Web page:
Teachers starting their eleventh year in North Carolina public schools received a $10,380 pay raise since 2014, a 32% increase provided by the Republican-led General Assembly.

The nonpartisan Fiscal Research Division at the North Carolina General Assembly provided data comparing teacher pay today to the 2013-2014 school year, prior to four consecutive salary increases by the state legislature.

As of March 2017, North Carolina had the fastest rising teacher pay in the nation since 2014.

The rapid gains in educator pay fulfill House Speaker Tim Moore’s (R-Cleveland) promise of a teacher appreciation agenda for North Carolina.

“Once you peel back the political rhetoric on teacher pay, you realize North Carolina educators received enormous gains in compensation for the incredible work they do in our schools,” Moore said.

“Our priority is every child’s education and our goal is results – by paying teachers more, families can expect a better education from North Carolina schools.”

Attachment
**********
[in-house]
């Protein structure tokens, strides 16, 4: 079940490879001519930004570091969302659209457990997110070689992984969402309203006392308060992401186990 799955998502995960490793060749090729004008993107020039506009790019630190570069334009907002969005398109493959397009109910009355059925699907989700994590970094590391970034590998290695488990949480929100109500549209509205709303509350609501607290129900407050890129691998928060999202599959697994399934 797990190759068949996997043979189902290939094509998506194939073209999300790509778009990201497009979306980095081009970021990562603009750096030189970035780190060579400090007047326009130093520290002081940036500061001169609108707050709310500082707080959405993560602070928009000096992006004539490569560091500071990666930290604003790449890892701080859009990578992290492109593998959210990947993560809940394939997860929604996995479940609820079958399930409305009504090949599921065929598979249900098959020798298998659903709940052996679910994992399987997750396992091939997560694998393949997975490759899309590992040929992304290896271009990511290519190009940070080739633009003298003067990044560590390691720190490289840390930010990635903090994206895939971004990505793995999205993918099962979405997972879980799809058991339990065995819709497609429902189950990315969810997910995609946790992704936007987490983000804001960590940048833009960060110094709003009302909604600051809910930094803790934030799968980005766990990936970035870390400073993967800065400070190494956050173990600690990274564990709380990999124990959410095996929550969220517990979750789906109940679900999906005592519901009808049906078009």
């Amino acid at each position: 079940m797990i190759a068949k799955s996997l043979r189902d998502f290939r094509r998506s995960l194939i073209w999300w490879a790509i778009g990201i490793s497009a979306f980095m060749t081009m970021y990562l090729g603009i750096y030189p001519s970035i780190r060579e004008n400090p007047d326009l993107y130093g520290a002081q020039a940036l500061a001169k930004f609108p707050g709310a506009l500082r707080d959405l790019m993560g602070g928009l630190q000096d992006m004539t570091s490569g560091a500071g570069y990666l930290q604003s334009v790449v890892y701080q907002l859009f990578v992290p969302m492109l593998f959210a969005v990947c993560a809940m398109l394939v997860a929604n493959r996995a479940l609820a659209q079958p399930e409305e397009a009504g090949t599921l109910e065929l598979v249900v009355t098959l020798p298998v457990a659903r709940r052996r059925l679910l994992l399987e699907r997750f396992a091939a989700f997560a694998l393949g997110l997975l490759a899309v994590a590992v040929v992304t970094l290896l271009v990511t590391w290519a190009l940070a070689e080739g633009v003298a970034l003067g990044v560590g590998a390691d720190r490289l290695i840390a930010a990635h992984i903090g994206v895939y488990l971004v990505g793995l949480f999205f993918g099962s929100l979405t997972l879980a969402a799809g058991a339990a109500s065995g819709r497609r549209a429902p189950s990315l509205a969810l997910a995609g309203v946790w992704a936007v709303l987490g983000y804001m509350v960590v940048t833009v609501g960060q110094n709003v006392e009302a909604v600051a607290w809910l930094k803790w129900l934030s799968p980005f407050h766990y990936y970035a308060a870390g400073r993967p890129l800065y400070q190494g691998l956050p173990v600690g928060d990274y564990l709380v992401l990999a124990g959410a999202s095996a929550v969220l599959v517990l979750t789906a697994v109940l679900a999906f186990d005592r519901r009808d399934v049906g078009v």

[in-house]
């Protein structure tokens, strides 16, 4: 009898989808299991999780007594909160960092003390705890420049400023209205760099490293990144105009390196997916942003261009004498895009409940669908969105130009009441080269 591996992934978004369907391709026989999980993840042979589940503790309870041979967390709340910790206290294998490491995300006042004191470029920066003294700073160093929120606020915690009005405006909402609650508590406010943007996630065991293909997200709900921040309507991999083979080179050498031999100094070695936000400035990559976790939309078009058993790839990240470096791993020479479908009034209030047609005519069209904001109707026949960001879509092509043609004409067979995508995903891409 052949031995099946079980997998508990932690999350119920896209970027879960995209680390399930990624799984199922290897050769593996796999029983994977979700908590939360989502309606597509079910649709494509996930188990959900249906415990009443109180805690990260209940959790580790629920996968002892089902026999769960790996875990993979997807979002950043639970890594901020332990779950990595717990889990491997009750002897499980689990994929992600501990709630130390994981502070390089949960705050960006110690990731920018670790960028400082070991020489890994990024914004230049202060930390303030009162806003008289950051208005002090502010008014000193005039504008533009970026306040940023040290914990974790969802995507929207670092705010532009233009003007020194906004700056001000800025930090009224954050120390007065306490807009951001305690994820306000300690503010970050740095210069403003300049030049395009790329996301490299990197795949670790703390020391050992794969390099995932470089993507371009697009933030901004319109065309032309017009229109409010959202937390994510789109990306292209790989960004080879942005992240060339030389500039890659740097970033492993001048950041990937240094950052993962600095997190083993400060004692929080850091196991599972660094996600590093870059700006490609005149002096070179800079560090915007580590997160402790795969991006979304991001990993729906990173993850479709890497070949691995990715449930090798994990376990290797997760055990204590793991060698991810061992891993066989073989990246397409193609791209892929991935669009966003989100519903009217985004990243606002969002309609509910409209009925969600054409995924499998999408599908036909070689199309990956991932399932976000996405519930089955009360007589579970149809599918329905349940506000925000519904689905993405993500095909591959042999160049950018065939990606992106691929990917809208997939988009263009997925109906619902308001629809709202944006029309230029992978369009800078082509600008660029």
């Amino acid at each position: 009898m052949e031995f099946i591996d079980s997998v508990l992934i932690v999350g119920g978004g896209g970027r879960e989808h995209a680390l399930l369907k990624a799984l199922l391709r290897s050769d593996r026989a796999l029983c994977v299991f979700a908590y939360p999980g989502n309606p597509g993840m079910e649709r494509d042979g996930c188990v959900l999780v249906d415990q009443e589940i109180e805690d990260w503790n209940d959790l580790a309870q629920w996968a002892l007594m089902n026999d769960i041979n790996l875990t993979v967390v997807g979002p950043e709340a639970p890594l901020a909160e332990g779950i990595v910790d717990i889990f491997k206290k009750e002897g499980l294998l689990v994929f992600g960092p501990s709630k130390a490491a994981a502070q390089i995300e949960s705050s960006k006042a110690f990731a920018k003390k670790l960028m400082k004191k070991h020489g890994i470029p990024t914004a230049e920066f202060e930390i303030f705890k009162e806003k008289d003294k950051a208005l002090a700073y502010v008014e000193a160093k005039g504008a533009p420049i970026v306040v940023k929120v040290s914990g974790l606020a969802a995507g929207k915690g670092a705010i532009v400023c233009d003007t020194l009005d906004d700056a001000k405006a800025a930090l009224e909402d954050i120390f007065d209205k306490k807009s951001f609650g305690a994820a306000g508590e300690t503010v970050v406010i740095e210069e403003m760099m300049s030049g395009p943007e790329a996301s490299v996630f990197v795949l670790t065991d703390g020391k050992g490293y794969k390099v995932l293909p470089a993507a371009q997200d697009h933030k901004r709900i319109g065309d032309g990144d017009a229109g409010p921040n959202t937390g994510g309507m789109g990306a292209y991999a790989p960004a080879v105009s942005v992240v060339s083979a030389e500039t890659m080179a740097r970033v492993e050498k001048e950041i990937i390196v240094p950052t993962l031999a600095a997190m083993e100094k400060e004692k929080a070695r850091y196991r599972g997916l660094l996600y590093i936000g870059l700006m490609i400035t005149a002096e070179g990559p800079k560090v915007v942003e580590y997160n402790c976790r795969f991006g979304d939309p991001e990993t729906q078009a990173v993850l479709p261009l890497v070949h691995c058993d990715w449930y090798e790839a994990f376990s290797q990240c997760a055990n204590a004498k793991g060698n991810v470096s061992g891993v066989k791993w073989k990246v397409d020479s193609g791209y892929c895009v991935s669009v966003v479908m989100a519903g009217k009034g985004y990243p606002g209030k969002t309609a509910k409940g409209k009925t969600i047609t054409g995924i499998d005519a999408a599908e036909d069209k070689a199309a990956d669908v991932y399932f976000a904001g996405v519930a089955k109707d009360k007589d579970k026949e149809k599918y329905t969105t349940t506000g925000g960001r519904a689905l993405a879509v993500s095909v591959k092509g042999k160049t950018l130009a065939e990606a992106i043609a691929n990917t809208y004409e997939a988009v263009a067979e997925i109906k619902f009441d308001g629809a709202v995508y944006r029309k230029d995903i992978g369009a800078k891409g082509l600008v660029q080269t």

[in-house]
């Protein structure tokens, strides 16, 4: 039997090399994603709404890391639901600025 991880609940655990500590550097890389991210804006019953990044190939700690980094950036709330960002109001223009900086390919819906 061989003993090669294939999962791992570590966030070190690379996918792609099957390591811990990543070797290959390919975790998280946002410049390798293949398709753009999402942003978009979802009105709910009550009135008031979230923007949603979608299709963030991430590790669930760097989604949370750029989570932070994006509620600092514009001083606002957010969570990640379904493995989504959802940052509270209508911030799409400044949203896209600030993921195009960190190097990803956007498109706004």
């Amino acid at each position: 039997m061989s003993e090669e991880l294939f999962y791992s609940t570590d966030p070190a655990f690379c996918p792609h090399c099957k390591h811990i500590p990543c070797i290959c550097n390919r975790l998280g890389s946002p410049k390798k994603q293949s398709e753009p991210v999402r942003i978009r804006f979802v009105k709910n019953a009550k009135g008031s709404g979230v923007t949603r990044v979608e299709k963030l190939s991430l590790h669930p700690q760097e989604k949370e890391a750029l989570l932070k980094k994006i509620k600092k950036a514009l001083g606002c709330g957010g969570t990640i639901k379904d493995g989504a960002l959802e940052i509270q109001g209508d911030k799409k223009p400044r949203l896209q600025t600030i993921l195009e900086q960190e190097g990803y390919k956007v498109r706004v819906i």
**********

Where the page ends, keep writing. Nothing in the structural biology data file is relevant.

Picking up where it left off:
Starting teacher pay in North Carolina is now $35,000.

Teachers in their 25th year received a $8,480 pay increase since 2014. Teachers in their 30th year received a $5,530 raise over the same period.

A fourth-year educator, who began teaching when Republicans started their four-year streak of salary increases in 2014, makes $6,500 more than in 2013.

The estimated average teacher salary in North Carolina is $50,906 in 2017-18 and will rise to $53,394 in 2018-19.